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Jackie

There are two movies in "Jackie." One of these movies is just OK. The other is exceptional. The first one keeps undermining the second.

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Things to Come

Things to Come is the detailed tapestry of one woman’s life, as she moves through an important transition.

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Ballad of Narayama

"The Ballad of Narayama" is a Japanese film of great beauty and elegant artifice, telling a story of startling cruelty. What a space it opens…

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The Interview

The Interview Movie Review
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After months of controversy and now a limited release in arthouse theaters and through VOD, “The Interview” is nothing new, but it looks great. Its widescreen visuals are James Bond/"Mission: Impossible" chrome-plated sleekness. The camera glides, shakes and catches the occasional wispy anamorphic lens flare as characters flit through control rooms, conference rooms, hotel suites and grand chambers. You expect Kanye West and some X-Men to show up. It’s the visual approach filmmakers like Edgar Wright and various cohorts of this film’s star, Seth Rogen (including its co-director, Evan Goldberg), spent the past decade indulging, to give their flouncy bromantic comedies the sizzle and swagger of a good action-adventure. To make it worth the trouble (and expense), you need more than just a tight story and vivid characters. You need performers who play it without a wink. Rogen’s co-lead, James Franco, takes a break from winking roughly one third of the time.

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Late in the film there’s a ludicrous, emotional scene between Franco’s character, an American news personality-jackass, and North Korean dictator Kim Jong-un (Randall Park), that reminds us what Franco can do when he gets serious and subtle. His palpable sorrow almost makes the weak East-West jokes pop. Early in the film, and for much of it, he is simply trying too hard. Imagine James Dean aiming for Will Ferrell speed and pitch. In Franco’s relentless hyperactivity I sense immense fear, of not supplying enough energy to this gargantuan film, of not giving Rogen enough to volley back. It’s as misguided as Leonardo DiCaprio’s yelping lizard in “The Wolf of Wall Street.”

Seth Rogen, on the other hand, hangs out. The credits list him as a co-director and producer, but he wears none of the presumable stress of those duties in his performance. His naturalness serves the chatterbox dialogue a lot better than Franco’s general muppet approach.

Franco’s manic newsman convinces his longtime producer (Rogen) to seek an interview with Kim Jong-un after learning that their talk show is the supreme leader’s favorite. Before they can seal the deal, the CIA recruits them to poison Kim during their North Korea visit. Trouble is, Kim ends up showing a human side very different from the West’s image of an infantile, eccentric tyrant. Could Kim be, deep down, just a cool geek, an American slacker at heart?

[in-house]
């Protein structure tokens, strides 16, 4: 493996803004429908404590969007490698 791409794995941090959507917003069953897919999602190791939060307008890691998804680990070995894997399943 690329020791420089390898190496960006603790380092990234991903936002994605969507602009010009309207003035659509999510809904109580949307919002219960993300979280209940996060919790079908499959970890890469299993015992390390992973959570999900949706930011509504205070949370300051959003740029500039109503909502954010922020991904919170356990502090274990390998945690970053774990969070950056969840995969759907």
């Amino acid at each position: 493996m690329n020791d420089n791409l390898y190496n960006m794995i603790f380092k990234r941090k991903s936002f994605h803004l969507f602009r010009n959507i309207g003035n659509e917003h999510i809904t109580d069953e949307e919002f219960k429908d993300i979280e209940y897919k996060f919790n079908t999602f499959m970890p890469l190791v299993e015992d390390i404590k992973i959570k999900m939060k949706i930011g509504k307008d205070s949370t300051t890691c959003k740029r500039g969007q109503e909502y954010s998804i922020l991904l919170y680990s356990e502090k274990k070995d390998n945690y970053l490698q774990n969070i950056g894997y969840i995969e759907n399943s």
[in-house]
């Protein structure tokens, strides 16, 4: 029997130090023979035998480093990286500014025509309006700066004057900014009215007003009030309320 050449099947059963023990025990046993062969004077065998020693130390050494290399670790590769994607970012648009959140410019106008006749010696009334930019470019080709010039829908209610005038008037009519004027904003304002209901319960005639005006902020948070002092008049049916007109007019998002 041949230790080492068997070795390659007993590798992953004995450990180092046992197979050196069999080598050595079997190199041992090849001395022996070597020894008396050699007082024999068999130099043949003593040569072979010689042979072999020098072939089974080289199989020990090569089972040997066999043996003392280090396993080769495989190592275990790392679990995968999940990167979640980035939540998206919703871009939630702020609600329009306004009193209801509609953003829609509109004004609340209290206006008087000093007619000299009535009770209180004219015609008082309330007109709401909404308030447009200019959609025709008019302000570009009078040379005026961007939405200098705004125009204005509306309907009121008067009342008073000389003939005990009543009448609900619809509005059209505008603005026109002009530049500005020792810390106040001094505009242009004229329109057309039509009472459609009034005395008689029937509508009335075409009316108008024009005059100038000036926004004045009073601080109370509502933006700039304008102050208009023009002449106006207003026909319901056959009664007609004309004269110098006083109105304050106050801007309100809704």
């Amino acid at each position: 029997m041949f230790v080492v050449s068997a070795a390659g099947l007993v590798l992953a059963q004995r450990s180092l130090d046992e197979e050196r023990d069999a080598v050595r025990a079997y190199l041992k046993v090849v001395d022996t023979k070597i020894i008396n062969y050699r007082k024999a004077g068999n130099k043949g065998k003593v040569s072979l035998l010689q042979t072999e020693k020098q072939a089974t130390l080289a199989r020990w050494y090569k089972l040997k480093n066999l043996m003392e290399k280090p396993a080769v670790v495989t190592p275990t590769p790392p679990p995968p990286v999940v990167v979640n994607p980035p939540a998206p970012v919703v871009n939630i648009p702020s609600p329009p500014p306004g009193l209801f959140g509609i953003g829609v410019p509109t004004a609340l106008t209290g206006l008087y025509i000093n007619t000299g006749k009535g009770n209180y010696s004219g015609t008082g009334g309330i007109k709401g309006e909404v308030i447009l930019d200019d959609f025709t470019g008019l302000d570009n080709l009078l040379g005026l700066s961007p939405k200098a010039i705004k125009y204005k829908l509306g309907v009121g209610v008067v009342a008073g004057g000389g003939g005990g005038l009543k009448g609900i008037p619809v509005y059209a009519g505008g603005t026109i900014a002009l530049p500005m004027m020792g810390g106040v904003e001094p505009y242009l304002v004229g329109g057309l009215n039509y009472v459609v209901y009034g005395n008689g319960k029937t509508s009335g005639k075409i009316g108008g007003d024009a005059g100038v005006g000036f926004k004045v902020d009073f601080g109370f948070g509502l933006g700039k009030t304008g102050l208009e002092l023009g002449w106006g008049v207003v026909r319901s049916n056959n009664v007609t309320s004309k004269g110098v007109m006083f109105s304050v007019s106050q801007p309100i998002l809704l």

I didn’t laugh once, but there were several lines that, in context, got a wide fool-grin out of me. Here are a few:

“She’s not honeypotting you and I’m not honeydicking him.”

“A tiger has night vision goggles?”

“Welcome to the jungle, baby, welcome to the jungle. Na na na knees.”

McConaughey goat f--k!”

A few other smirky lines related to the coming-out of a famous rapper* on Franco’s trashy TV show prepare us for an average of one homosexual panic and/or homoerotic joke per scene--standard ratio for the Rogen genre. (*The rapper’s deadpan actually saves the confession scene from Franco’s Jiminy Glick-wannabe preening.)

Opportunities at rich satire flatten out into “Hangover” dude-dope-doodoo jokes, where the premise is that there’s nothing funnier than watching over-privileged grown men act out middle school id worldwide, except for the spectacle of foreigners catching the Ugly American bug, too. “They hate us cuz they ain’t us” is Rogen’s dismissal of his show’s critics, and that philosophy extends to this film’s worldview. Those that don’t hate “us” are simply in awe, like the adorable North Korean official (Diana Bang) who can’t keep her hands off Rogen. She is liberated in his bed and, later, at his side, gunning down her countrymen. But, again, that’s nothing new. Everybody from Hope & Crosby to Eddie “Golden Child” Murphy to Ben “Tropic Thunder” Stiller have used the world’s exotic locales to riff on American insularity without challenging it. Cute, but the question is, when will this formula get as old to popular filmmakers as it is to those of us who sense the complacency it encourages in a world that churns blithe dehumanization into the stuff dictators and profiteers thrive on?

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